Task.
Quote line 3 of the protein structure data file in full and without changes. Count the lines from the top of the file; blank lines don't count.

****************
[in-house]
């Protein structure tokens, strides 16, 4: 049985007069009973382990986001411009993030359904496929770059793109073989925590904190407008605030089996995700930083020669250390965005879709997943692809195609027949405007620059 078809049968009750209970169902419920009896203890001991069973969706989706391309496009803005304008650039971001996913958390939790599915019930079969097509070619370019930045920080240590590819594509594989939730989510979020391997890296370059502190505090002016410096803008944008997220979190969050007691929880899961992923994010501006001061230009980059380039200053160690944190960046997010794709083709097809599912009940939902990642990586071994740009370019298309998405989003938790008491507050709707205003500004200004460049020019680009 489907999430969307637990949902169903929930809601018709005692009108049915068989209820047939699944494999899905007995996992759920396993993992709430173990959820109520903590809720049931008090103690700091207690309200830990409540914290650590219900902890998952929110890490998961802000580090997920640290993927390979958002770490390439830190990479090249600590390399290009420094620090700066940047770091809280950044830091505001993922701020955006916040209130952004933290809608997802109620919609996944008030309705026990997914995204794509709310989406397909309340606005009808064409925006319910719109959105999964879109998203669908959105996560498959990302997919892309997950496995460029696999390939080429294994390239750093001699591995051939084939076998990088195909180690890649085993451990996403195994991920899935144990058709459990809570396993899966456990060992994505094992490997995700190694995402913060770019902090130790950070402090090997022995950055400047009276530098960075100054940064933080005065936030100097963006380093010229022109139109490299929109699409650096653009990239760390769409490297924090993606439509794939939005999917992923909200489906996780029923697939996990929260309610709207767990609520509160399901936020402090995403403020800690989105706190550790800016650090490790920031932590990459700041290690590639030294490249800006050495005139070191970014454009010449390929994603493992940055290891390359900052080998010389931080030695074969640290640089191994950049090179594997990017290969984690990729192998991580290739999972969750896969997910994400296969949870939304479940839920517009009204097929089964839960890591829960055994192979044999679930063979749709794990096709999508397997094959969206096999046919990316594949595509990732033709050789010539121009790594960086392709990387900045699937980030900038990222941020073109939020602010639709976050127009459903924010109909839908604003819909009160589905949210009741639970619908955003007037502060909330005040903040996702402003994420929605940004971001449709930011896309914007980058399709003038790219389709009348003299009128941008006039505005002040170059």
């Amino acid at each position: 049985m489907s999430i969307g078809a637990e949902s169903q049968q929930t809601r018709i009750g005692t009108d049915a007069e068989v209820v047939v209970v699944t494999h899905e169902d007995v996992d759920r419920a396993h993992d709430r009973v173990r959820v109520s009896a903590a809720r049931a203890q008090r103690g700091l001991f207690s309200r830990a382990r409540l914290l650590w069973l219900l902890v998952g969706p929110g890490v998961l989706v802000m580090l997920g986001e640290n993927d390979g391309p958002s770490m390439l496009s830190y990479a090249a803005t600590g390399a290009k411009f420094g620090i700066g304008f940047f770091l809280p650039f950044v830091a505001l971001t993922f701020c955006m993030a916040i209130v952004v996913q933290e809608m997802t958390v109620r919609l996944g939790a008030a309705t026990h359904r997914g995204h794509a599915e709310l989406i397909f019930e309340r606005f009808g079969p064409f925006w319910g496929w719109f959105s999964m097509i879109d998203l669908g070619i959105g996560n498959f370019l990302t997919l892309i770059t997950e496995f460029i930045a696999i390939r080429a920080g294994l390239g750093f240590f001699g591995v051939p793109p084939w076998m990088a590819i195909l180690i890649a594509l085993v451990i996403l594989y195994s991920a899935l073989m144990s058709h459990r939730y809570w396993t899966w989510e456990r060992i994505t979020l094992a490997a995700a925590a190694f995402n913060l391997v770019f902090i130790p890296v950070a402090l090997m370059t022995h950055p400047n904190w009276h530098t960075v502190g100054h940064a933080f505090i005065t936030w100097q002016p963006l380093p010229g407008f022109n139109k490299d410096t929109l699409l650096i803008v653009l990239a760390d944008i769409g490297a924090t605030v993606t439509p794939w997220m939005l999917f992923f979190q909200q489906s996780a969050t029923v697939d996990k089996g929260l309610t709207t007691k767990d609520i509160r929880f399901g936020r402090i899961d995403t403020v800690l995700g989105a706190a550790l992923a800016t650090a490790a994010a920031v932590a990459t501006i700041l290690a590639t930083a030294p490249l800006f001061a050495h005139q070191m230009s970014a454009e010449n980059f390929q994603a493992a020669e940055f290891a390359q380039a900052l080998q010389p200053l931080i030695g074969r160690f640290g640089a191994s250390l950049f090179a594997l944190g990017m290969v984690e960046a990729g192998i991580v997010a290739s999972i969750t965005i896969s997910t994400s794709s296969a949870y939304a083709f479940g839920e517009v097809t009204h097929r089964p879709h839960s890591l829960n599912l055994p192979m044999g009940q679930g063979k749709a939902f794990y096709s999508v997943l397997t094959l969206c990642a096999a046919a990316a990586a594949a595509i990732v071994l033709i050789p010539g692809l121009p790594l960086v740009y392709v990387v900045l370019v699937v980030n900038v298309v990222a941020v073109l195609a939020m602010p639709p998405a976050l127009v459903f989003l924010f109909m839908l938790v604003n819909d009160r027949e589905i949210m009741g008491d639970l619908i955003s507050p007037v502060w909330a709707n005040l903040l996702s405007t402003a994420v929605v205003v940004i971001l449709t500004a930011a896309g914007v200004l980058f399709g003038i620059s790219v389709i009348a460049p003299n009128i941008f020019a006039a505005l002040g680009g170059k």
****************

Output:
């Amino acid at each position: 049985m489907s999430i969307g078809a637990e949902s169903q049968q929930t809601r018709i009750g005692t009108d049915a007069e068989v209820v047939v209970v699944t494999h899905e169902d007995v996992d759920r419920a396993h993992d709430r009973v173990r959820v109520s009896a903590a809720r049931a203890q008090r103690g700091l001991f207690s309200r830990a382990r409540l914290l650590w069973l219900l902890v998952g969706p929110g890490v998961l989706v802000m580090l997920g986001e640290n993927d390979g391309p958002s770490m390439l496009s830190y990479a090249a803005t600590g390399a290009k411009f420094g620090i700066g304008f940047f770091l809280p650039f950044v830091a505001l971001t993922f701020c955006m993030a916040i209130v952004v996913q933290e809608m997802t958390v109620r919609l996944g939790a008030a309705t026990h359904r997914g995204h794509a599915e709310l989406i397909f019930e309340r606005f009808g079969p064409f925006w319910g496929w719109f959105s999964m097509i879109d998203l669908g070619i959105g996560n498959f370019l990302t997919l892309i770059t997950e496995f460029i930045a696999i390939r080429a920080g294994l390239g750093f240590f001699g591995v051939p793109p084939w076998m990088a590819i195909l180690i890649a594509l085993v451990i996403l594989y195994s991920a899935l073989m144990s058709h459990r939730y809570w396993t899966w989510e456990r060992i994505t979020l094992a490997a995700a925590a190694f995402n913060l391997v770019f902090i130790p890296v950070a402090l090997m370059t022995h950055p400047n904190w009276h530098t960075v502190g100054h940064a933080f505090i005065t936030w100097q002016p963006l380093p010229g407008f022109n139109k490299d410096t929109l699409l650096i803008v653009l990239a760390d944008i769409g490297a924090t605030v993606t439509p794939w997220m939005l999917f992923f979190q909200q489906s996780a969050t029923v697939d996990k089996g929260l309610t709207t007691k767990d609520i509160r929880f399901g936020r402090i899961d995403t403020v800690l995700g989105a706190a550790l992923a800016t650090a490790a994010a920031v932590a990459t501006i700041l290690a590639t930083a030294p490249l800006f001061a050495h005139q070191m230009s970014a454009e010449n980059f390929q994603a493992a020669e940055f290891a390359q380039a900052l080998q010389p200053l931080i030695g074969r160690f640290g640089a191994s250390l950049f090179a594997l944190g990017m290969v984690e960046a990729g192998i991580v997010a290739s999972i969750t965005i896969s997910t994400s794709s296969a949870y939304a083709f479940g839920e517009v097809t009204h097929r089964p879709h839960s890591l829960n599912l055994p192979m044999g009940q679930g063979k749709a939902f794990y096709s999508v997943l397997t094959l969206c990642a096999a046919a990316a990586a594949a595509i990732v071994l033709i050789p010539g692809l121009p790594l960086v740009y392709v990387v900045l370019v699937v980030n900038v298309v990222a941020v073109l195609a939020m602010p639709p998405a976050l127009v459903f989003l924010f109909m839908l938790v604003n819909d009160r027949e589905i949210m009741g008491d639970l619908i955003s507050p007037v502060w909330a709707n005040l903040l996702s405007t402003a994420v929605v205003v940004i971001l449709t500004a930011a896309g914007v200004l980058f399709g003038i620059s790219v389709i009348a460049p003299n009128i941008f020019a006039a505005l002040g680009g170059k």